Bearing in mind the Secretary of State's assertions that vast amounts of money will be saved by abolishing quangos, will he tell the House how much it will cost to set up the urban development corporations in London Docklands and the Liverpool dockland? Does he agree that it is irresponsible of local authorities to embark upon grandiose schemes when, at the same time, basic services are being cut? What action does the right hon. Gentleman intend to take against his own local authority, which is spending £5 million on new council offices at Crowmarsh in Oxfordshire?

I do not think that the hon. Gentleman is asking me to involve myself in every decision of every local authority. I have no more intention of doing that with my own local authority than I have with the hon. Gentleman's.

On previous Wednesdays the right hon. Gentleman has said that he intends to involve himself in individual decisions of individual local authorities to prevent those that are spending too much from doing so. Where do we stand? Are we to have his promise fulfilled, or is he running away?

I think that the right hon. Gentleman has misunderstood me. I am interested in constraining the overall levels of expenditure, not in telling local government how it should achieve those levels.

11.

asked the Secretary of State for the Environment if he is proposing a new system under which precise guidelines will be given to each local authority as to the acceptable expenditure for each of its various activities.

Will the right hon. Gentleman take this opportunity to deny categorically the contents of the report in the Financial Times on Monday 29 October, which suggested that he would introduce a unitary system of grants to local authorities, lay down how much they could spend on each of their services and set out how much they should raise by way of rates to finance them?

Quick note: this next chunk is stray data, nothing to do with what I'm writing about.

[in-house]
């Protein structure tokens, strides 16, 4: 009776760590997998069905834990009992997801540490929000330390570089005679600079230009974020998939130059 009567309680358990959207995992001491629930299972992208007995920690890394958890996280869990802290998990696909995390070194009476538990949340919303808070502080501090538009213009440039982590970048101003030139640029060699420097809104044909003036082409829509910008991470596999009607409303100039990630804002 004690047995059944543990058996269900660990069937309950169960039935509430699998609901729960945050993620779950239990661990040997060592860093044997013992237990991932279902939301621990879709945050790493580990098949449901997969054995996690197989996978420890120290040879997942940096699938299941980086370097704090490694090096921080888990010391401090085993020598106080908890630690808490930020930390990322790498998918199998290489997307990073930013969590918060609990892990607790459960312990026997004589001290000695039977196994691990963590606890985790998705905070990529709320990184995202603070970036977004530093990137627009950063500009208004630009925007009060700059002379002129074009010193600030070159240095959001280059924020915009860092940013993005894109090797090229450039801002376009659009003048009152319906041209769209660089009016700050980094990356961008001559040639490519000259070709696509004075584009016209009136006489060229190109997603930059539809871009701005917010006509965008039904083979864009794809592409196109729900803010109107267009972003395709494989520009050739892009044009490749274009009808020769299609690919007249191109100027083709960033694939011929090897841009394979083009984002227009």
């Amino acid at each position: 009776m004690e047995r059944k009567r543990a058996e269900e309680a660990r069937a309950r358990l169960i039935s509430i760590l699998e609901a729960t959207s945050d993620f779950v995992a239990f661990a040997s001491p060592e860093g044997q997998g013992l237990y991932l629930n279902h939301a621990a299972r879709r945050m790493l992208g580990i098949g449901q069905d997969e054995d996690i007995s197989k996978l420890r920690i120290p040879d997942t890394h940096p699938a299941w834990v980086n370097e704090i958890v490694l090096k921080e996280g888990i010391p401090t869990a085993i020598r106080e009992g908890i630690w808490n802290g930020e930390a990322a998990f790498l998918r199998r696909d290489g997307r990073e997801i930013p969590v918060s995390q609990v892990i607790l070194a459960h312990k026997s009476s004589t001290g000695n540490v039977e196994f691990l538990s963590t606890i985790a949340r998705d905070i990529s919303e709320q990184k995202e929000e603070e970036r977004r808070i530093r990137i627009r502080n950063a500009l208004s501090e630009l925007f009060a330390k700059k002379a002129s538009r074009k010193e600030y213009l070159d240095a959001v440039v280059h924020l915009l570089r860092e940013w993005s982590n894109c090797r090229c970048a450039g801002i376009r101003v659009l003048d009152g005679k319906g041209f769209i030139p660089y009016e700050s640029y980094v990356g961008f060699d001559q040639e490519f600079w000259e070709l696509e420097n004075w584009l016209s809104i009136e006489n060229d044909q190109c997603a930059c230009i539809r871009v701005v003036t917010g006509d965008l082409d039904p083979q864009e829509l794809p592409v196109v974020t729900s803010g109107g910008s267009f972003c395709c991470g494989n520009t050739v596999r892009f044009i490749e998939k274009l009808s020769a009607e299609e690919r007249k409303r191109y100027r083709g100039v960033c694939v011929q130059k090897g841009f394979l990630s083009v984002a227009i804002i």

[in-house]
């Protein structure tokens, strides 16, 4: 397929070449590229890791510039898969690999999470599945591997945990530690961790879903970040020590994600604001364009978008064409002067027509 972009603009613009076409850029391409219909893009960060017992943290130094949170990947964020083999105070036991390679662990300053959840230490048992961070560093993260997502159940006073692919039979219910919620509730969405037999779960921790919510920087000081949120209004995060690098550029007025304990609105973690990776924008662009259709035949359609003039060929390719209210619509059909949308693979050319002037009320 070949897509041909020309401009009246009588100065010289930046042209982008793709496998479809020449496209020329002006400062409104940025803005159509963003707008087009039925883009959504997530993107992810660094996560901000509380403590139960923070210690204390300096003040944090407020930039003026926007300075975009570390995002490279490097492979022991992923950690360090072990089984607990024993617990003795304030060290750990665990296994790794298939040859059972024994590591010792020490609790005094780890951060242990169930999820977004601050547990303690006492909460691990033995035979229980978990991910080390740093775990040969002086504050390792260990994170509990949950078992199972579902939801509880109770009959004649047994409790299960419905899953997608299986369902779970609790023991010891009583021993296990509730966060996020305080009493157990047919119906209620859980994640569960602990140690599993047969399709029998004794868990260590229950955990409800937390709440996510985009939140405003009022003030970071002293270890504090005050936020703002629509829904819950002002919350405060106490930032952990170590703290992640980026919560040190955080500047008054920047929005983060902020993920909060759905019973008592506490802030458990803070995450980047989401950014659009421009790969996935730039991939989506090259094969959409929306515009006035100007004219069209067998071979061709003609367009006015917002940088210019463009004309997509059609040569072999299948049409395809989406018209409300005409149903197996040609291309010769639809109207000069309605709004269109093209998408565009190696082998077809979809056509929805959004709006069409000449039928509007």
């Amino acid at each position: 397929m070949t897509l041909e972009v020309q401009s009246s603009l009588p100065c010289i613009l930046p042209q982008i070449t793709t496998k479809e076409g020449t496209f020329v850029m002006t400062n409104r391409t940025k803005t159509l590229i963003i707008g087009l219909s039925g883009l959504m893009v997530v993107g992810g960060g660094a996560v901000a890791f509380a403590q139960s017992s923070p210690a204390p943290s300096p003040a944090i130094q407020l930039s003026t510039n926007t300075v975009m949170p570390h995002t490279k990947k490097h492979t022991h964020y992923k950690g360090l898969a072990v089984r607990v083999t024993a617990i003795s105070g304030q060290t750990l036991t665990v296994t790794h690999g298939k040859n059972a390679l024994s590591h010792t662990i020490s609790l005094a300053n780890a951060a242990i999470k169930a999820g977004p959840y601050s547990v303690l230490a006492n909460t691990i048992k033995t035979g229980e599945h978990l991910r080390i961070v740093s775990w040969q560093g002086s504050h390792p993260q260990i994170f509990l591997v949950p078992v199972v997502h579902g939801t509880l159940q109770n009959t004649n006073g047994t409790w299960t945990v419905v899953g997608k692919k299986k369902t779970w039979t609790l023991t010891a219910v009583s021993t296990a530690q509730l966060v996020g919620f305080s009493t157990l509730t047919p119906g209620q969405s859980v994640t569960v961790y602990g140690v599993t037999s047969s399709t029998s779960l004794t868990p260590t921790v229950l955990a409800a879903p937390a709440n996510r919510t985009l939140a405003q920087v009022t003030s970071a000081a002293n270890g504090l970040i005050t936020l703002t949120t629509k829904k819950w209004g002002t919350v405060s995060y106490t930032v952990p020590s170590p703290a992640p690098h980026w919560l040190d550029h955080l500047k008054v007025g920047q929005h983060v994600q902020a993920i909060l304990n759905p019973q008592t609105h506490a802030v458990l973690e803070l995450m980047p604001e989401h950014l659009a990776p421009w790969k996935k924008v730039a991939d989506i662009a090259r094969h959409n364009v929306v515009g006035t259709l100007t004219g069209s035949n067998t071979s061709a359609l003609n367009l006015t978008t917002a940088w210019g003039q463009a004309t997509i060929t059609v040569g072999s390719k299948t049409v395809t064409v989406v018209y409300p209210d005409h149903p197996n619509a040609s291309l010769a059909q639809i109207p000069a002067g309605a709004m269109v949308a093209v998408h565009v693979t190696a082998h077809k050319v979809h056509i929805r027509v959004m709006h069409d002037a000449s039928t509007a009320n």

On Friday I shall be holding the statutory annual consultations with local government on all sorts of matters that are relevant to this year's and next year's financial provision and the structure of rate support grant. If the House will bear with me, I think that it is right not to anticipate that statement.

Although my right hon. Friend is quite rightly resisting the temptation to lay down precise guidelines, will he, nevertheless, encourage the local authority assocations to produce comparative figures of cost per unit, for whatever service is provided, so that the public can judge which authorities give value for money and which do not?

I have announced my intention to take powers in the Local Government Bill that is shortly to be introduced to achieve precisely that purpose.

Will the Secretary of State explain to the House how he can produce such comparisons of input without showing the comparisons of output?

I believe that it will be possible to deal with a whole range of statistics on both sides of the equation. I shall have wide-ranging consultations, in which I am sure that all hon. Members will want to take part, on precisely which statistics are to be called for. One thing that I shall certainly call for is the publication of manpower figures for each authority so that everybody locally can understand whether his authority is taking on more people or constraining its manpower ceilings.